Despite a decline in the national vacancy rate, asking rents for houses across Australia’s capital cities have fallen.
New figures from SQM Research reveal the capital city average asking rent declined by 0.7 per cent for houses, but rose by 1.2 per cent for units in the 12 months to February 2014.
Canberra andrecorded the steepest declines, with the national capital experiencing a 7.6 per cent decrease in asking rents for houses and a 5.5 per cent decline for units. Perth’s asking rent for houses dropped by 10.7 per cent and units dropped by 7.4 per cent.
SQM Research’s managing director Louis Christopher said Canberra’s decline can be explained simply: government job cuts in the city have seen an exodus of residents from the area. Perth’s negative result could be attributed to the downturn in the mining boom and the corresponding decrease in demand for rental dwellings.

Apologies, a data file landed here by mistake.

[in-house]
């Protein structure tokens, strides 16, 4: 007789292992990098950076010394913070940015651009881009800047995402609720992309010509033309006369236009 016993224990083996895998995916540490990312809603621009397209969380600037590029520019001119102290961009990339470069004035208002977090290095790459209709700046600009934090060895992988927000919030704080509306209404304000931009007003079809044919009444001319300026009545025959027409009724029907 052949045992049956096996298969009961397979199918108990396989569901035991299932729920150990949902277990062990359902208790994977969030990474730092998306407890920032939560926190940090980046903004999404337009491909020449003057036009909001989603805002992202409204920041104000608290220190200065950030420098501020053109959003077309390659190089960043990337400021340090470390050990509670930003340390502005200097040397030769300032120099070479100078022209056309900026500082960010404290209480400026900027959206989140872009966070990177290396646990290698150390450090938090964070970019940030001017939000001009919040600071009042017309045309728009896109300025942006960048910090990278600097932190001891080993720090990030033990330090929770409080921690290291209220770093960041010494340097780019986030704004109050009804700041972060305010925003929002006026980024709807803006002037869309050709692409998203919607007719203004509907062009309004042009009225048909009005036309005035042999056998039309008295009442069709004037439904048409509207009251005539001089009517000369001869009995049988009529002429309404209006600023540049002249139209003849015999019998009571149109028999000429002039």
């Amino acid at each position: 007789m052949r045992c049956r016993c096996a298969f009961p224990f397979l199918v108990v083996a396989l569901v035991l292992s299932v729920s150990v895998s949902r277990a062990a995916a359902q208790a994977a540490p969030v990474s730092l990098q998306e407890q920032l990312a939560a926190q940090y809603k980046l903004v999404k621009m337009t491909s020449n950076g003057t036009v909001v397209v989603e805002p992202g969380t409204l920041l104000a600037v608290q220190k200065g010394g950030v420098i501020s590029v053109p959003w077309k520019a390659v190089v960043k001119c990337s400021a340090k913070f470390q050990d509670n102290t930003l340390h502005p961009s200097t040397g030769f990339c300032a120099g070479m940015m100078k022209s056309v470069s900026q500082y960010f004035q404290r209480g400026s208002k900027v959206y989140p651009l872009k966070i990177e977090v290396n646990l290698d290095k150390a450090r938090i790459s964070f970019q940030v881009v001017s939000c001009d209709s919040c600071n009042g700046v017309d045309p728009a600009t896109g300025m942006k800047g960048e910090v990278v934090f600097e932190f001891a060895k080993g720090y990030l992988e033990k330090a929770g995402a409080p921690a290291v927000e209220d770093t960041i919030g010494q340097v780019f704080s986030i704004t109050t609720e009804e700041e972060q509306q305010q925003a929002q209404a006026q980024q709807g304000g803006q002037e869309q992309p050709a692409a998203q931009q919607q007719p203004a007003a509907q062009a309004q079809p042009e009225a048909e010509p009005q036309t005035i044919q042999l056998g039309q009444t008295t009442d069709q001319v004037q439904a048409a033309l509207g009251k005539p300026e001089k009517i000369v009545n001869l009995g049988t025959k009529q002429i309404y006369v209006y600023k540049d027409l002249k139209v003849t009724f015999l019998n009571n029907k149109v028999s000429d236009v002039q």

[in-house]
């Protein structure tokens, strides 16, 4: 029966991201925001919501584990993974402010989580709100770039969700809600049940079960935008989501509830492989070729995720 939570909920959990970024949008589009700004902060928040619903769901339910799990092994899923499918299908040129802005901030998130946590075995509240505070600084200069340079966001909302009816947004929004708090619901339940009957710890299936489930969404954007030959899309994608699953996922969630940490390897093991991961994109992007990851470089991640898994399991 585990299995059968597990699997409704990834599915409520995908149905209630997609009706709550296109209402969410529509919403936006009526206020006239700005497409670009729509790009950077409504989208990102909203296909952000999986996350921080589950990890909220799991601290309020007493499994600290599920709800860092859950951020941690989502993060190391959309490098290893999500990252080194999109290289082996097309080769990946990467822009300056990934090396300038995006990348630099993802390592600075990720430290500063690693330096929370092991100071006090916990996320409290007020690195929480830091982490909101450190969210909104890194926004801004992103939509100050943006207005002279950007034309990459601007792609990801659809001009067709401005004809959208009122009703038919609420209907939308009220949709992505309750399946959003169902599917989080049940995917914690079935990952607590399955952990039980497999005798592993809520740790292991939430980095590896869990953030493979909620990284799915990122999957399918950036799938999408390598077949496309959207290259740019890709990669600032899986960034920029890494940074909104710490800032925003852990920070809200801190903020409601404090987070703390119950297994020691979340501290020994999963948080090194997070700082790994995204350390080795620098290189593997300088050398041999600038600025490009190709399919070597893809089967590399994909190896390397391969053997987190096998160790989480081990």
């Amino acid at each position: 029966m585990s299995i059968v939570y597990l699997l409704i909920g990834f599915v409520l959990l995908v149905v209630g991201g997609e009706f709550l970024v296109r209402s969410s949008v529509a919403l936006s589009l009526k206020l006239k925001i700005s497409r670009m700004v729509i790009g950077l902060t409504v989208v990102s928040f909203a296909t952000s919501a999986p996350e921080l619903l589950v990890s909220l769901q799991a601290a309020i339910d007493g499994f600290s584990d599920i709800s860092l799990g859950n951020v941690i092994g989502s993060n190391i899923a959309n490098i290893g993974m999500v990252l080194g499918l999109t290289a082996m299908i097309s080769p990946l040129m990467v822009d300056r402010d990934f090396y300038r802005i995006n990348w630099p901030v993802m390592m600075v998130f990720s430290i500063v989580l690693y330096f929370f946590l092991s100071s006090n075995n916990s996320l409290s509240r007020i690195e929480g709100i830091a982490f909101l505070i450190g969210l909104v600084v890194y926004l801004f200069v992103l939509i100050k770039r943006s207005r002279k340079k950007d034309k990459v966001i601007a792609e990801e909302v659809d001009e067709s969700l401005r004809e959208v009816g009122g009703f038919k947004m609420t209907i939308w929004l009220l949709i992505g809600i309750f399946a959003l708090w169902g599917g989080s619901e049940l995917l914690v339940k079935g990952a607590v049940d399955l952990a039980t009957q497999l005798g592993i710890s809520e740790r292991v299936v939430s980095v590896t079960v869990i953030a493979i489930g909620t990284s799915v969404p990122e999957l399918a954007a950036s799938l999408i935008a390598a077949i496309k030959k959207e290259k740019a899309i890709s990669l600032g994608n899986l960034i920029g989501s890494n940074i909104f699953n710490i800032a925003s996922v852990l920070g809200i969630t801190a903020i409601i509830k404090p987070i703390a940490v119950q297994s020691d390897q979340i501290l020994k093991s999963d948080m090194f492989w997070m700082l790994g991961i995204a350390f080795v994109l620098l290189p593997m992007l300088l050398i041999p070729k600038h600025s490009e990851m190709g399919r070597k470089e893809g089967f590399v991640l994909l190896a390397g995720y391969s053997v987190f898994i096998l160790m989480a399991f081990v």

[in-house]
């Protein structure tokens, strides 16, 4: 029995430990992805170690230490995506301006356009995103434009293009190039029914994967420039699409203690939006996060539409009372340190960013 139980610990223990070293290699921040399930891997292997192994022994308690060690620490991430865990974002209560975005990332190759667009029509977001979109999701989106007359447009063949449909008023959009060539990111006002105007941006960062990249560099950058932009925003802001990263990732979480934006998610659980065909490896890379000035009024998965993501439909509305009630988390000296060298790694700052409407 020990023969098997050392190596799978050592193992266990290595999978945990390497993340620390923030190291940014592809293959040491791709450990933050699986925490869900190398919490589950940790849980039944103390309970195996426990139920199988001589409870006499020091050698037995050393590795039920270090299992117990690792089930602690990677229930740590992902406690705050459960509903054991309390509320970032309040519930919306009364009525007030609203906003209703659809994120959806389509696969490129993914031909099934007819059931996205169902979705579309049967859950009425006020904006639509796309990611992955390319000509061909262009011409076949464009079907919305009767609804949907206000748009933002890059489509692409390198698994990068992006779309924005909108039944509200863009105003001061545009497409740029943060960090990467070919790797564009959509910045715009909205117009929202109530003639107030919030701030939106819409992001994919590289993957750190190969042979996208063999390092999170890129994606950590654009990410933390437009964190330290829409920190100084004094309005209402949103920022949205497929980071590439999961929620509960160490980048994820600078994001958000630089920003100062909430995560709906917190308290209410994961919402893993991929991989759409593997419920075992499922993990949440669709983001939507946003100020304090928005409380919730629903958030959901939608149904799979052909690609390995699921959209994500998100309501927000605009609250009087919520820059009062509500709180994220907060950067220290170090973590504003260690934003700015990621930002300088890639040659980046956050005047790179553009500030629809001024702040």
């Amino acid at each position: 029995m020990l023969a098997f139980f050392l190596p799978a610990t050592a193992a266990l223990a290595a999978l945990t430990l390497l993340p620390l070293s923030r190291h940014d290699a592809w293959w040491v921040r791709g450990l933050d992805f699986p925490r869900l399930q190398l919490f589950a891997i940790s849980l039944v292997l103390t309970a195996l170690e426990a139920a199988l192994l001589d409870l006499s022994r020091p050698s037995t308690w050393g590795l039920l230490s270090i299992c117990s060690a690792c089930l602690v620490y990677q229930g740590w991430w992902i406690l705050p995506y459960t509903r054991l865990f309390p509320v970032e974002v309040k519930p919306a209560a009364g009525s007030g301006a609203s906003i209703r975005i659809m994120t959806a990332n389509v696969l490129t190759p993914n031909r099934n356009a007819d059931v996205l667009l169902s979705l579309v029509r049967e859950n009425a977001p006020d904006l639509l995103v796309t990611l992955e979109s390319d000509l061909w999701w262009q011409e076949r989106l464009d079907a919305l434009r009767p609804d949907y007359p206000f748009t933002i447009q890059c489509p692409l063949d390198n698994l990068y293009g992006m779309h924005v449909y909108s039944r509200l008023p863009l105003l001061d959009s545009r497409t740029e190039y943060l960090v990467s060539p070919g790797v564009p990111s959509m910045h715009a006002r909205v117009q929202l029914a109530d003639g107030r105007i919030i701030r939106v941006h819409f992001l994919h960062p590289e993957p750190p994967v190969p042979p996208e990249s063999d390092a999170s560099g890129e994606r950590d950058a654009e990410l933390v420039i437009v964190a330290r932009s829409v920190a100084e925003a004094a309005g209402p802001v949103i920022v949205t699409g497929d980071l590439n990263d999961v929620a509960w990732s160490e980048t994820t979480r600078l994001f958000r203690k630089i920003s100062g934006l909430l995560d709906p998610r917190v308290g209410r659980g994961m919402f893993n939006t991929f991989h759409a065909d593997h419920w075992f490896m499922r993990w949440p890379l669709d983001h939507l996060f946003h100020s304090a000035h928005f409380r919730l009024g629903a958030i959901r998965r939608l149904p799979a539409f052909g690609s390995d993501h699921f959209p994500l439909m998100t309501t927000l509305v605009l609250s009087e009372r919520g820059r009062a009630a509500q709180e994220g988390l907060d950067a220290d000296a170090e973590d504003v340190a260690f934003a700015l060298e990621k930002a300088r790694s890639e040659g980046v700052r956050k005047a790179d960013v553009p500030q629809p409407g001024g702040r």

Sydney was the standout performer with a 2.3 per cent increase in asking rents for houses and a 3.6 per cent increase in asking rents for units on a yearly basis.
Mr Christopher said the results were a mixed bag for investors.
“Overall rental conditions continued to modestly favour landlords over the course of the month… It has been some time since we recorded a definitive decline in vacancies in what could be a sign that excess stock seen in Melbourne is starting to be occupied. Meanwhile the sharp falls in rents for Perth are in line with the rising vacancies being recorded there and are a manifestation of a rather rapid decline in demand for accommodation,” he said.
The national vacancy rate dropped from 2.2 per cent in January to 2.1 per cent in February.